This discussion of possible areas of reform of the upcoming Council is an excerpt from the 1962 Lenten pastoral letter of Cardinal Richard Cushing to the faithful of the Archdiocese of Boston, “The Call of the Council.”
It may seem strange to some that words like change and reform, adjustment and adaptation are often used when the Church and the forthcoming Ecumenical Council are discussed. Certainly the Church, like her divine Founder and Head, is “ever the same…yesterday, today, and always”; ever giving the same apostolic witness of one Lord; ever professing the one Catholic Faith; ever renewing men in holiness through the same sacraments; ever showing herself as the faithful and constant spouse of her divine Bridegroom, in a very real and true sense then the Church is unchanging—she can never lose or deform that which the Apostles have left her or what our Lord requires of her. To this end Christ has promised his continuous presence in the Church through the Holy Ghost, the Spirit of Truth. Continue reading
The editors of America comment on Pope John’s official announcement of the start date of the Council. From April 7, 1962:
With Pope John’s announcement that the Second Vatican Council would begin on October 11, the interest of the American bishops visibly quickened. Among other moves, two archbishops have produced important pastoral letters about the council.
Edward D. Howard, Archbishop of Portland in Oregon
The first, Most Rev. Edward D. Howard, Archbishop of Portland, Ore., entitled his document “The Second Council of the Vatican and Our Separated Brethren: Agreements, Difficulties, Possible Contributions” was pubiished in the March 8 issue of the Catholic Sentinel, weekly newspaper of the Portland Archdiocese.
Archbishop Howard looks to the council for development of doctrines set forth in Pope Pius XII’s encyclilcals on the Mystical Body and the liturgy. He hopes the council will bring Church law up to date, for “in this field the council can do much to make union easier for our separated brethren.” Foreseeing that the work of Christian union will be a long one, the Archbishop recommended establishment of diocesan, national and international commissions to apply the guiding principles that will be laid down by the council. He announced he would set up one of these commissions, a “Committee on Religious Unity,” for his archdiocese. Continue reading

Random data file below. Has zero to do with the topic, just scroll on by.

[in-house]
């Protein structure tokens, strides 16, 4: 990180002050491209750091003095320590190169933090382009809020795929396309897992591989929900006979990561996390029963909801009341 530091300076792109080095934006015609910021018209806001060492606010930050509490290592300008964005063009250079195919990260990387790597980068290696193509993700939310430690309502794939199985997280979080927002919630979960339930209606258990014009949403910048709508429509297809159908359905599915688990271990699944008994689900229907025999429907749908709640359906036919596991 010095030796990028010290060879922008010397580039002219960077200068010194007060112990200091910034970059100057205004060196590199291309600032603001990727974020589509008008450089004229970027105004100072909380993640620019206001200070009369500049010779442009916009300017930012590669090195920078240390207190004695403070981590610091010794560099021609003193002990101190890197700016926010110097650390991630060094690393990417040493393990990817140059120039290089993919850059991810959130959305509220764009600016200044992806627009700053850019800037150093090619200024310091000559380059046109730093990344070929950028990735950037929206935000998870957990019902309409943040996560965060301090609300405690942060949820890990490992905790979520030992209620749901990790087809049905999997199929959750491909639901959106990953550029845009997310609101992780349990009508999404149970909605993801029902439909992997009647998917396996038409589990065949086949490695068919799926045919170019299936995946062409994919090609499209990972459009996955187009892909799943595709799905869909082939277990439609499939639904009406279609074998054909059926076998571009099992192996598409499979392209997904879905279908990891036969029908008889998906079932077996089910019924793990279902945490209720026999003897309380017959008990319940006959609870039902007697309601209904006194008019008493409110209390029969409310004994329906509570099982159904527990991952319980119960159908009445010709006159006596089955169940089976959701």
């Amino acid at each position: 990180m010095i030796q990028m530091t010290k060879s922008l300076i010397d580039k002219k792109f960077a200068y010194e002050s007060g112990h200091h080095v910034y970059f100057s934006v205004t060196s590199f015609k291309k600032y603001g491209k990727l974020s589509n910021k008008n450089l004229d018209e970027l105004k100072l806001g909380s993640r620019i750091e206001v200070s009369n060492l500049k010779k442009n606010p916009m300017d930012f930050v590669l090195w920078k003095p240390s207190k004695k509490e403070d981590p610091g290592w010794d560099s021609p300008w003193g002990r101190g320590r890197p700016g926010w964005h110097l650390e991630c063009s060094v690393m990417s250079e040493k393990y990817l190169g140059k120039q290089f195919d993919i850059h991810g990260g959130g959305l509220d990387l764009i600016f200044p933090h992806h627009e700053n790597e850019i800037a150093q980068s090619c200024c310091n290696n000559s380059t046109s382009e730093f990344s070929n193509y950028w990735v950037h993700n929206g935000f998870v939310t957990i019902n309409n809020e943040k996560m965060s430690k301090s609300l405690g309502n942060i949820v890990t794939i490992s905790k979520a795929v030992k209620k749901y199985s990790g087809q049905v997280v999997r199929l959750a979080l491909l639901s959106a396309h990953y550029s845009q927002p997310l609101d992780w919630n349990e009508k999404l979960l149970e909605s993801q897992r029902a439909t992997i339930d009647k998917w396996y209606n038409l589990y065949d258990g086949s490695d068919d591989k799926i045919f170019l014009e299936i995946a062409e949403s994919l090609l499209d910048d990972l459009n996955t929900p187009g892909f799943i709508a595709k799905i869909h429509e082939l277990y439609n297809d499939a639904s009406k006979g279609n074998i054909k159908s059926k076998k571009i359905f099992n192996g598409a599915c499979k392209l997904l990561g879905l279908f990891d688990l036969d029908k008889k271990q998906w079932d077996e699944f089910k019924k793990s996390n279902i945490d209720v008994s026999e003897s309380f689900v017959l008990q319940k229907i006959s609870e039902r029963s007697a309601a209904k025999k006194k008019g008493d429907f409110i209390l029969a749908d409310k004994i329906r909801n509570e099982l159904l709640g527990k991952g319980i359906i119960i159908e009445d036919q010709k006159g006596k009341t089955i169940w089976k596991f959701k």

Within the space of a few years, the annual Pastoral Letters of Richard Cardinal Cushing, Archbishop of Boston, have achieved an important place in American Catholic life. His The Christian and The Community (1960) and Moral Values and The American Society (1961) were widely and justly acclaimed for the balanced and wise contributions they made to some central and persistent discussions. His latest Pastoral Letter, The Call of The Council, is equally worthy of praise.
Describing, first of all, the role of the Councils in the history of the Church, Cardinal Cushing goes on to point out the moral crisis apparent in contemporary life. He then discusses the purposes of the forthcoming Second Council of the Vatican: the growth of the Church, the renewal of the spirit of the Gospel, the adjustment of Church discipline to modern life, and the unity of Christians. Continue reading